Basics of Photography: How to Use Your DSLR Camera
To take better pictures, you must first understand how to use your DSLR camera. Knowing how to properly use your camera and its functions can take your photography skills to a new limit. In this self-teach photography course, we will discuss the different parts and functions on DSLR cameras.
DSLR cameras are the standard, most popular camera choice by far. They are versatile and offer professional photographs with high image quality. They can also work with an array of interchangeable lenses.
So what is a DSLR camera exactly? DSLR is the abbreviation for Digital Single Lens Reflex. A digital still image camera that uses a single-lens reflex mechanism.
Digital means that the camera operates with a fixed, digital sensor.
Single-lens means the camera uses the same lens for framing, focusing, and taking the photograph.
Reflex refers to a system where a mirror splits or directs the incoming light towards the optical viewfinder. It allows you to see an exact, optical view of the scene.
DSLR Camera Parts
Your DSLR camera is made up of many parts, but there are a few in particular that we want to look at as they are the most important.
Your DSLR Camera Body
The body is the housing for your camera. While it has little effect on the quality of your photos, it does affect things like ease of use and comfort.
Your DSLR Camera Lens
The lens is the eye of the camera. It’s a very complex instrument. Different lenses can provide many different features, so it’s important to know the differences between them.
Certain types of lenses are better for certain situations, so it’s important to know their classifications and differences. The first thing worth noting is the difference between zoom lenses and prime lenses.
Zoom lenses—as you can probably guess—let you zoom in and out. While they have that advantage, they’re generally more expensive, heavier, and larger.
Prime lenses, on the other hand, do not allow you to zoom, but they’re often cheaper, lighter, and smaller. In many cases, prime lenses will provide sharper images than zoom lenses at lower price points.
The next thing you want to understand is the difference between wide-angle, standard, medium, telephoto, and ultra-telephoto lenses. These terms are all based on a lens’ focal length. Focal length is measured in millimeters (mm) and you can think of it like the amount of magnification. A low number is like being zoomed really far out, and a high number really far in.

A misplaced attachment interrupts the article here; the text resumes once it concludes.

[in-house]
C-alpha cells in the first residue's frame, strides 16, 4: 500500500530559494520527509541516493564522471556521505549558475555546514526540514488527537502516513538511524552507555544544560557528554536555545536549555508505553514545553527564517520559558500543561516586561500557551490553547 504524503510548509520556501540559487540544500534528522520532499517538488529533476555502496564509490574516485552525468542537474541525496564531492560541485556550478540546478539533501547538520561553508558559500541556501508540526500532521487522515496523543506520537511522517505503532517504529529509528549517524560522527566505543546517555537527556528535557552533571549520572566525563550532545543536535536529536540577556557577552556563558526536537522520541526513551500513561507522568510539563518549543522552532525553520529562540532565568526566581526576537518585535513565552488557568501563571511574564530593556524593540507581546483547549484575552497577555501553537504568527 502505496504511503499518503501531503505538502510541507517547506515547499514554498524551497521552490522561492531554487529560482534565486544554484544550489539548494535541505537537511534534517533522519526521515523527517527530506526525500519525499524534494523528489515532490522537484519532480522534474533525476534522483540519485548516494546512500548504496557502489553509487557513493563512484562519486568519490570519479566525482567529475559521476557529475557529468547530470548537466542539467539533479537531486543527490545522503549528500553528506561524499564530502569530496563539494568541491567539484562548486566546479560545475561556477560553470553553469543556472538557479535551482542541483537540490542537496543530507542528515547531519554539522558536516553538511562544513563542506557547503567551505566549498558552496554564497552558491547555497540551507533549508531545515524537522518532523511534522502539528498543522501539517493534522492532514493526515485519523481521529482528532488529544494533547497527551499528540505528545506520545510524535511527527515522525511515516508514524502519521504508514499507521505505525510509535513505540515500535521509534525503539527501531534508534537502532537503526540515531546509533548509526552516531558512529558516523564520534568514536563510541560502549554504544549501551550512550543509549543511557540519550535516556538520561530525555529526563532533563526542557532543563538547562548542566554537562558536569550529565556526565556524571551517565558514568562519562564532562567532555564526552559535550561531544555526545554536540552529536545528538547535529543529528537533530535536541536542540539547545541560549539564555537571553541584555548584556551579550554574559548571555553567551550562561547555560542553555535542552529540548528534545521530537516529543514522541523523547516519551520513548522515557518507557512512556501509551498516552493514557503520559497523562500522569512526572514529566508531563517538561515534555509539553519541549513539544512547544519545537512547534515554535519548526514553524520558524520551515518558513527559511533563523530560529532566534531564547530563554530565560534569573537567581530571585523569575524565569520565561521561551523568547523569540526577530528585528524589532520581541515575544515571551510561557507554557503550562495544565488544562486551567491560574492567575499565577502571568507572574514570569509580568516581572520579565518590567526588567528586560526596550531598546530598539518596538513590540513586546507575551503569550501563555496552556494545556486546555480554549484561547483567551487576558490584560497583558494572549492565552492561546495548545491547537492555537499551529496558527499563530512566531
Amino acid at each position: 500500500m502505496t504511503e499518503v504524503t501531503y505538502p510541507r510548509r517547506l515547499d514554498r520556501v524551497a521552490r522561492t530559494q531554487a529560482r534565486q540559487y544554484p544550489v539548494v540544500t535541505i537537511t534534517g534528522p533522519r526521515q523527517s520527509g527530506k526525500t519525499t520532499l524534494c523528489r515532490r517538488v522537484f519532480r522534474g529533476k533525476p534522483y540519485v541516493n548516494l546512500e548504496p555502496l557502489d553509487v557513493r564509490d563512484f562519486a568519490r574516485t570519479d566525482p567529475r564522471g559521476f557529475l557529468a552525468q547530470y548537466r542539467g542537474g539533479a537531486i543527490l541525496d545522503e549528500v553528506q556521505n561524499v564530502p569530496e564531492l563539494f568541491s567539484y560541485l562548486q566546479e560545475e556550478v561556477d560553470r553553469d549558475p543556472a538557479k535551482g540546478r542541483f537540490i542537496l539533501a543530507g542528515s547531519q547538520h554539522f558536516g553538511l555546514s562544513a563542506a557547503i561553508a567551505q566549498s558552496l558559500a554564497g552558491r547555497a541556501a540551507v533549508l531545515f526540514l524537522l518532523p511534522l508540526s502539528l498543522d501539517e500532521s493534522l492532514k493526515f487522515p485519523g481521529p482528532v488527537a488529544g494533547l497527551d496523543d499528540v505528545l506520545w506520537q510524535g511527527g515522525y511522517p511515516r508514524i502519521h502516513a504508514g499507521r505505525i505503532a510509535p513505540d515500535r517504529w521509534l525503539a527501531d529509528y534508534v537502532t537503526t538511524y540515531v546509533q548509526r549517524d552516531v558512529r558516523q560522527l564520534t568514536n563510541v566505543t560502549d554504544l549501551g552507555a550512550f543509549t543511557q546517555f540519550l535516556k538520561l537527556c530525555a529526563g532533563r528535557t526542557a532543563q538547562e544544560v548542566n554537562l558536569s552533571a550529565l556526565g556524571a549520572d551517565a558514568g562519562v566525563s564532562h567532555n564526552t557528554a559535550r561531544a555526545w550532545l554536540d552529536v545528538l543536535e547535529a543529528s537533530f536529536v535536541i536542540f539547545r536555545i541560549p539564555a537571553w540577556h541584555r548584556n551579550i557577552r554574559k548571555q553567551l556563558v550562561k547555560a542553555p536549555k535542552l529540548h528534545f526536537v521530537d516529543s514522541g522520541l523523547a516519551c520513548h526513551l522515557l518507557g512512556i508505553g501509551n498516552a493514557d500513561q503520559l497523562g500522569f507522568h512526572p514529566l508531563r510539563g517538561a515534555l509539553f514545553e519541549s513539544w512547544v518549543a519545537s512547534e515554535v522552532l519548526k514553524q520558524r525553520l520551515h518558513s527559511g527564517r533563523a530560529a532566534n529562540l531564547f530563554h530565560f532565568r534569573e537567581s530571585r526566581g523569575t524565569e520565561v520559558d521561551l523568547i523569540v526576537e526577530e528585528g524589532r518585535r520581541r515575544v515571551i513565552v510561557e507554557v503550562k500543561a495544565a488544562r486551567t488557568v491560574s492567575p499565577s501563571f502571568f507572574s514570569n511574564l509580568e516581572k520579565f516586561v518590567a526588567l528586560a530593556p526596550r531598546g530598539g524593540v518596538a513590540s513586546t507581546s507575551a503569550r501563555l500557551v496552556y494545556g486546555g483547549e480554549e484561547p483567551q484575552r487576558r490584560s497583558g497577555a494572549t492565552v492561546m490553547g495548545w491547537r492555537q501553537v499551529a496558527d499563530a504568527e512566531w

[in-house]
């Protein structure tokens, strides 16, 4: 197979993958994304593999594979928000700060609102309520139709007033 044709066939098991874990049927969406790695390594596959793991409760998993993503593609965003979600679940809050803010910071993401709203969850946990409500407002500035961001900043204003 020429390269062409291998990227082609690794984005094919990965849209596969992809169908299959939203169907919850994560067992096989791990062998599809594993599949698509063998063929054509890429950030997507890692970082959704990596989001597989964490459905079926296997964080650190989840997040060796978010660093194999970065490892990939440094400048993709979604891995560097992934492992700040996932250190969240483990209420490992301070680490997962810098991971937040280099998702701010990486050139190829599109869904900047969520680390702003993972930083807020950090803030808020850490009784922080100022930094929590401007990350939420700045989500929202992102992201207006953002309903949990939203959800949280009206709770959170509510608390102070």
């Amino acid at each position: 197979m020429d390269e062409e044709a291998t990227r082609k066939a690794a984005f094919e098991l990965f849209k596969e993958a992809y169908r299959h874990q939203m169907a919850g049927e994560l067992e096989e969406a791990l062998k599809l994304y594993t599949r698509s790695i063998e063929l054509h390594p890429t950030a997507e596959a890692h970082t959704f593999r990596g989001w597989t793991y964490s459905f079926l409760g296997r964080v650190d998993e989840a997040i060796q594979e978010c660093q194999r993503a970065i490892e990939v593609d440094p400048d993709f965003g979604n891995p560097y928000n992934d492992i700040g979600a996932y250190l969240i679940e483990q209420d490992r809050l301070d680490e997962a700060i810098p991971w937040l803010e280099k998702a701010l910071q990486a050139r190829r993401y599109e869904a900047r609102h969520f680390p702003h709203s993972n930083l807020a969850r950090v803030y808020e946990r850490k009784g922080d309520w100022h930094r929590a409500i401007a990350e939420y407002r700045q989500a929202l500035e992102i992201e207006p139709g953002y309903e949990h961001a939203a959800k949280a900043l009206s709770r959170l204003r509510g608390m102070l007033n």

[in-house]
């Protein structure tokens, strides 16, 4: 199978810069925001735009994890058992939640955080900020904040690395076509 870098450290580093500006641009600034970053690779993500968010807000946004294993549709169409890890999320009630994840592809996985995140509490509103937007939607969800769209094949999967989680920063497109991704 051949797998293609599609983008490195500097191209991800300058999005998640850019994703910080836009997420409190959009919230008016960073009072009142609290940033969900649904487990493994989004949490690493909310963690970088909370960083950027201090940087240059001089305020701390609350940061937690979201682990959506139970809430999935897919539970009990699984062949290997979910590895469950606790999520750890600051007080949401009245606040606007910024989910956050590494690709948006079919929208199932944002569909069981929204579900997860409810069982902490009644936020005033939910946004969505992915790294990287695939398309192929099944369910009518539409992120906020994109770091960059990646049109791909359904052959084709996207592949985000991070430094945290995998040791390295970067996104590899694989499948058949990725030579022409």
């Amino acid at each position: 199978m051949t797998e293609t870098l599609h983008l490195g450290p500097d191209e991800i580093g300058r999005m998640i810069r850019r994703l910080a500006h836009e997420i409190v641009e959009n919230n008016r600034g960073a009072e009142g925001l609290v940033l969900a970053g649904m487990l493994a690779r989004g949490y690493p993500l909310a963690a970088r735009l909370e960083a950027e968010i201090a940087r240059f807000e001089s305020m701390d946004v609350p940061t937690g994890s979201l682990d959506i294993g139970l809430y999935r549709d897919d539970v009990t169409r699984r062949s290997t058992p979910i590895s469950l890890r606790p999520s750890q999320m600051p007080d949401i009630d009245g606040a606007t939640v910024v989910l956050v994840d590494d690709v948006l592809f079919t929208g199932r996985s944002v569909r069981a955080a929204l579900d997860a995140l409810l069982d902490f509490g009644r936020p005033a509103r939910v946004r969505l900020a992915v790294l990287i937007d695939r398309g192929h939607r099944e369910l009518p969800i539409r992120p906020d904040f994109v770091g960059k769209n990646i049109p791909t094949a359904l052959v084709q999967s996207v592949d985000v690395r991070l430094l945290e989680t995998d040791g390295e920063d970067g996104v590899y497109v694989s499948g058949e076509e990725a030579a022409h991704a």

Your Camera’s Sensor
The sensor is basically the digital equivalent of film, in the sense that—like film—the sensor is exposed to light that comes through the lens and it records that exposure. The exposure is then processed and saved to flash memory (generally an SD or Compact Flash card). The caliber and size of the sensor are also very important, as these things significantly impact the quality of your photos.
Your DSLR Flash Card or Memory Card
The flashcard (often called a memory card) is where you save your images. It’s a component most people don’t think about too much when buying a camera, aside from choosing an amount of storage that suits their needs.
However, memory cards range in read and write speeds as well. Having a slow card can significantly degrade your camera’s performance.
The speed of your flash memory card is important because most cameras nowadays are very fast. You can take many images in rapid succession, but if your card has a slow write speed it can’t keep up.
Your DSLR Camera Battery
Your battery matters in a camera just like any other electronic device. Most DSLRs pack a battery that will last you all-day. DSLRs do not require the use of the LCD screen and you’ll generally take pictures through the viewfinder. The battery will last much longer when the LCD screen is not powered. If you use your LCD screen for taking pictures, your battery might not last you all day.